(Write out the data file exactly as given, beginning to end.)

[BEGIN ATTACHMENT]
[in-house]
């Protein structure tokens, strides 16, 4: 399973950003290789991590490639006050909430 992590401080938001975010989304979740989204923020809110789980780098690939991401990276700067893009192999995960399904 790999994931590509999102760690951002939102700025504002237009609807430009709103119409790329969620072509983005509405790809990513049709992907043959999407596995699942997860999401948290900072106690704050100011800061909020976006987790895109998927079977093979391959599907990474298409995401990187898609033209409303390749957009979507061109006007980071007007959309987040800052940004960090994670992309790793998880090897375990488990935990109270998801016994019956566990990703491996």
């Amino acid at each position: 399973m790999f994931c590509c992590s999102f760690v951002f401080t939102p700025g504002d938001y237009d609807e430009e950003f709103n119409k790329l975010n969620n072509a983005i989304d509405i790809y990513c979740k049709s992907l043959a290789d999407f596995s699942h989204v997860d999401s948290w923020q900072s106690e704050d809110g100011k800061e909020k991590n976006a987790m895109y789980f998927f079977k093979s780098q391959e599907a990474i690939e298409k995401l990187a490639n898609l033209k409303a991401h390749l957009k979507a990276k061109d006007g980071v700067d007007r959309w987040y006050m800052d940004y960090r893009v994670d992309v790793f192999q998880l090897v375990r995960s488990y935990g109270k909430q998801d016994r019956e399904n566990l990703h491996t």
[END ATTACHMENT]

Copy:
[in-house]
């Protein structure tokens, strides 16, 4: 399973950003290789991590490639006050909430 992590401080938001975010989304979740989204923020809110789980780098690939991401990276700067893009192999995960399904 790999994931590509999102760690951002939102700025504002237009609807430009709103119409790329969620072509983005509405790809990513049709992907043959999407596995699942997860999401948290900072106690704050100011800061909020976006987790895109998927079977093979391959599907990474298409995401990187898609033209409303390749957009979507061109006007980071007007959309987040800052940004960090994670992309790793998880090897375990488990935990109270998801016994019956566990990703491996």
């Amino acid at each position: 399973m790999f994931c590509c992590s999102f760690v951002f401080t939102p700025g504002d938001y237009d609807e430009e950003f709103n119409k790329l975010n969620n072509a983005i989304d509405i790809y990513c979740k049709s992907l043959a290789d999407f596995s699942h989204v997860d999401s948290w923020q900072s106690e704050d809110g100011k800061e909020k991590n976006a987790m895109y789980f998927f079977k093979s780098q391959e599907a990474i690939e298409k995401l990187a490639n898609l033209k409303a991401h390749l957009k979507a990276k061109d006007g980071v700067d007007r959309w987040y006050m800052d940004y960090r893009v994670d992309v790793f192999q998880l090897v375990r995960s488990y935990g109270k909430q998801d016994r019956e399904n566990l990703h491996t």